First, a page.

Some 2,500 years ago, the Greeks had a big Amazon moment.
Warrior women who gloried in their freedom rode into Western culture in the myths, artwork and histories of classical antiquity. On horseback, shooting bows, swinging battle-axes, hurling spears and dying heroically in battle, they were wildly popular subjects on painted Greek vases. Bold Amazons also decorated the Parthenon frieze, crockery given to newlyweds, men's drinking cups and women's jewelry boxes. Little Greek girls even played with clay Amazon dolls with movable arms and legs.
Every man, woman and child knew the tales: How Hercules fought Queen Hippolyta for her precious war belt, how Antiope was kidnapped by Theseus, how Achilles and Penthesilea dueled to the death outside the walls of Troy. From labels on ancient vases, oral legends and historical documents, more than 130 Amazon names survive.
And for ancient Greeks, Amazons had a life beyond legend. Greek historians reported on the equestrian mastery, the martial skills
and the passionate love affairs of women
warriors living in Scythia, the Greek name
for the vast territory around and beyond the Black Sea. These “Amazons,” as fearsome and courageous as their men, belonged to “warlike tribes with no fixed abodes,” marveled one Greek writer, “they live free and unconquered — so savage that even the women take part in war!”
Until recently, modern historians dismissed such reports. But the Greeks weren't making it up. The women didn't live in an all-female world or slice off their breasts the better to shoot a bow (that part the Greeks did make up). But there is compelling evidence that in the 7th century BC, Greek colonists and traders encountered astonishingly independent warrior women, members of diverse but culturally related nomadic tribes that were distinguished by gender equality and that ranged across the steppes of Eurasia from 700 BC to AD 300.
Beginning in the 1940s in Ukraine, south Russia, Caucasia and Central Asia, archaeologists have uncovered grave mounds — called kurgans — containing human remains and artifacts of the steppe cultures. Until the advent of DNA testing, all skeletons discovered with “masculine” grave goods were routinely identified as male. Today, overwhelming genetic evidence from hundreds of kurgans indicates that at least one-third of Scythian women died as active fighters.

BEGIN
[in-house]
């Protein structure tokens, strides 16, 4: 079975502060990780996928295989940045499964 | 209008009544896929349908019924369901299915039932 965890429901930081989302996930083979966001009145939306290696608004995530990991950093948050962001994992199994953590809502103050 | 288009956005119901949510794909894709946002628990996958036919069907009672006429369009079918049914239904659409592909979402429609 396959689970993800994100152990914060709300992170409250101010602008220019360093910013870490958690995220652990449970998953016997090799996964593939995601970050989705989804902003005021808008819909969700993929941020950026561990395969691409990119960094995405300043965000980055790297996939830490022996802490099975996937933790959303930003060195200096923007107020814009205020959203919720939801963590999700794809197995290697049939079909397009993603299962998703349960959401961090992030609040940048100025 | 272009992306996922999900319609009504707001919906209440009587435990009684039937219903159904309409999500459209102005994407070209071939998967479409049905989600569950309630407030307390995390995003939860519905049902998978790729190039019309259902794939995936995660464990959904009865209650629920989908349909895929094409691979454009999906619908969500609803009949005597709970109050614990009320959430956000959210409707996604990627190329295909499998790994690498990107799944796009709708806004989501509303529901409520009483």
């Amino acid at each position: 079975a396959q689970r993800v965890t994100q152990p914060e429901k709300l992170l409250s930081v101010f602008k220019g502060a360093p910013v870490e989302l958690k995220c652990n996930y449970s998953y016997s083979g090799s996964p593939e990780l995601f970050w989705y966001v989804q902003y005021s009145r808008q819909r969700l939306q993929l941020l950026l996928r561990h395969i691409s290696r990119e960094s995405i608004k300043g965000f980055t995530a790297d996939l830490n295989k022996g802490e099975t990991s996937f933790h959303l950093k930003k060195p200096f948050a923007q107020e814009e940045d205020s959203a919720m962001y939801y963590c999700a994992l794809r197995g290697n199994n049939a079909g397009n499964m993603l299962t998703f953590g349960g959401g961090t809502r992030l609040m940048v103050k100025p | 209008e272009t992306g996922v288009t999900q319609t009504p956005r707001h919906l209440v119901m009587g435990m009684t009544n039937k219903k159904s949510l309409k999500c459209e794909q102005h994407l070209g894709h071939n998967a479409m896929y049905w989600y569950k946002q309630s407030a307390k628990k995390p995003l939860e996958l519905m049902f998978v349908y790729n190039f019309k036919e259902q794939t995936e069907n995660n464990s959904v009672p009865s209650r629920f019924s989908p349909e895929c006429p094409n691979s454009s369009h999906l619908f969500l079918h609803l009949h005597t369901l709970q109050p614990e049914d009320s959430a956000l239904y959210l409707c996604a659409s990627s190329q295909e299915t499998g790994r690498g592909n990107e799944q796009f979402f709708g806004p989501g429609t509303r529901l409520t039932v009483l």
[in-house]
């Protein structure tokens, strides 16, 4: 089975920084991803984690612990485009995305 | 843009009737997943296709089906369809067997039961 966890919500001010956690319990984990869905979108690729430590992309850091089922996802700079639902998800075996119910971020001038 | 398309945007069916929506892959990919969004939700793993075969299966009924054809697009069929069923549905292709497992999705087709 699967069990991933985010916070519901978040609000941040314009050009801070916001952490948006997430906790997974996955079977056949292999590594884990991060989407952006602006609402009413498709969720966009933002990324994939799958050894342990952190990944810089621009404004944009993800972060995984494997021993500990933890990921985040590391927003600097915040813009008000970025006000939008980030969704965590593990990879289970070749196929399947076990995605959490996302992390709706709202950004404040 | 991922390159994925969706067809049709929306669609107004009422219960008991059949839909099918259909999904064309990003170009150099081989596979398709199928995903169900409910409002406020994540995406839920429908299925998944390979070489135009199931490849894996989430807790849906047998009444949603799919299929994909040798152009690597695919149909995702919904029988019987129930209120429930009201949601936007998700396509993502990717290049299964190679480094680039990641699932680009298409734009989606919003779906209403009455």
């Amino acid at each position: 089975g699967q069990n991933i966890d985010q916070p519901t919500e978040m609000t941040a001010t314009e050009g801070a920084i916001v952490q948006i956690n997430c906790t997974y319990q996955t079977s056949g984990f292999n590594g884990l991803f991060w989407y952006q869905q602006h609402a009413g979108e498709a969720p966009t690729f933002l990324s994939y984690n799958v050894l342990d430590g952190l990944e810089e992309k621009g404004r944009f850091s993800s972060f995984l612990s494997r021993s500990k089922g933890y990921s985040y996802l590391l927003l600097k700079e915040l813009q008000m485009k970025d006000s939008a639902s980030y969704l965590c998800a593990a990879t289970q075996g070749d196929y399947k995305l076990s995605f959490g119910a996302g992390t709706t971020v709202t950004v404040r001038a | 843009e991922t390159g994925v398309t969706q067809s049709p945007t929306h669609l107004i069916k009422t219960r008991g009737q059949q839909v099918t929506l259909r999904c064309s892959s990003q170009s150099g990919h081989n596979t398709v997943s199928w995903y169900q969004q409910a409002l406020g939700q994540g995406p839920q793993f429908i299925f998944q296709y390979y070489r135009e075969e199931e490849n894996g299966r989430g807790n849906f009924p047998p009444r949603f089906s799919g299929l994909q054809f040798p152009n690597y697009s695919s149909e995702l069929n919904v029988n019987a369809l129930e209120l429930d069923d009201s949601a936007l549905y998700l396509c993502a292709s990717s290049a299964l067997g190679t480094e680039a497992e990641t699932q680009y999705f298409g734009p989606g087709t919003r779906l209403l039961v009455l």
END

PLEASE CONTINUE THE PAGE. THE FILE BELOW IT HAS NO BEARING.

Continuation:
They were interred with spears, swords, battle-axes and quivers full of arrows. Many of the armed females bear war injuries, just like their male counterparts: arrows embedded in bones, ribs slashed in sword fights, and skull wounds from pointed battle-axes. Some skeletons show clear evidence of a lifetime of hard riding and hands shaped by the heavy use of a bow. Bioarchaeologists can even determine whether the women were in motion, fighting face to face on foot or on horseback when they died.
The graves also reveal that Scythian women, like Scythian men, wore trousers, tunics and boots. Babies were buried with both
sexes. Males and females received the same burial honors: sacrificed horses, golden ornaments, hemp-smoking kits and a last meal — fermented mare's milk and a hunk of horse meat impaled on a wooden plate with an iron knife.
What made the Scythians such dedicated egalitarians? Survival. They lived rugged lives in a harsh landscape, always on the move, raiding and fending off hostile tribes. Everyone was a stakeholder; everyone had to contribute. Children also were trained for battle. The youngest warriors, girls and boys, buried with weapons and armor, were 10 to 14 years old when they died. And the Scythians developed a great equalizer: the combination of horses and archery. Astride a horse, armed with a bow and arrows, a woman could be just as fast and deadly as a man.
For the Greeks, a gender-neutral social order was fascinating. Greek society was essentially settled, urban. Greek women and girls led restricted, indoor lives, weaving and minding children. Greece may have been the cradle of democracy, but aside from their myths, gender equality never got much traction. Perhaps it's telling that the Greek mythic scenarios invariably doomed all Amazons to defeat and death at the hands of great male heroes.
The Scythians didn't have it easy. The steppe cultures were subjected to incredible pressures — imperial conquest, wars and hardship wiped out or relocated entire peoples and erased their languages, histories and ways of life. And yet, just as the mythic Amazon Queen Hippolyta “survived” death at the hands of Hercules, vestiges of the old egalitarian order persist to this day in Mongolia, Siberia, Kazakhstan and other lands where women still drink fermented mare's milk, ride horses, shoot arrows, hunt with eagles, give counsel in decisions and rise to leadership positions.
Which brings us to the 21st century's own Amazon moment.
Like the ancient Greeks, Americans today are fascinated by heroic superwomen: Katniss Everdeen of “The Hunger Games” strides at the head of long line of female heroes from Wonder Woman to Marvel Comic's brand-new hammer-throwing female Thor. And like the Scythians, Americans today see egalitarianism — extending even to women in combat — as a matter of common sense.
And yet, in too many places women remain violently oppressed. And even in some of the most forward-thinking nations, the battle for equality remains incomplete. Thousands of years after the Greeks and Scythians — and despite our heroic female idols and civil rights — we have yet to fully achieve what the mythic and historical Amazons portend: a world in which women are truly the equals of men in every domain.
But at least we no longer require that Amazons die in the last act.
Adrienne Mayor is a research scholar in classics and the history of science at Stanford University. She is the author of "The Amazons: Lives and Legends of Warrior Women across the Ancient World."
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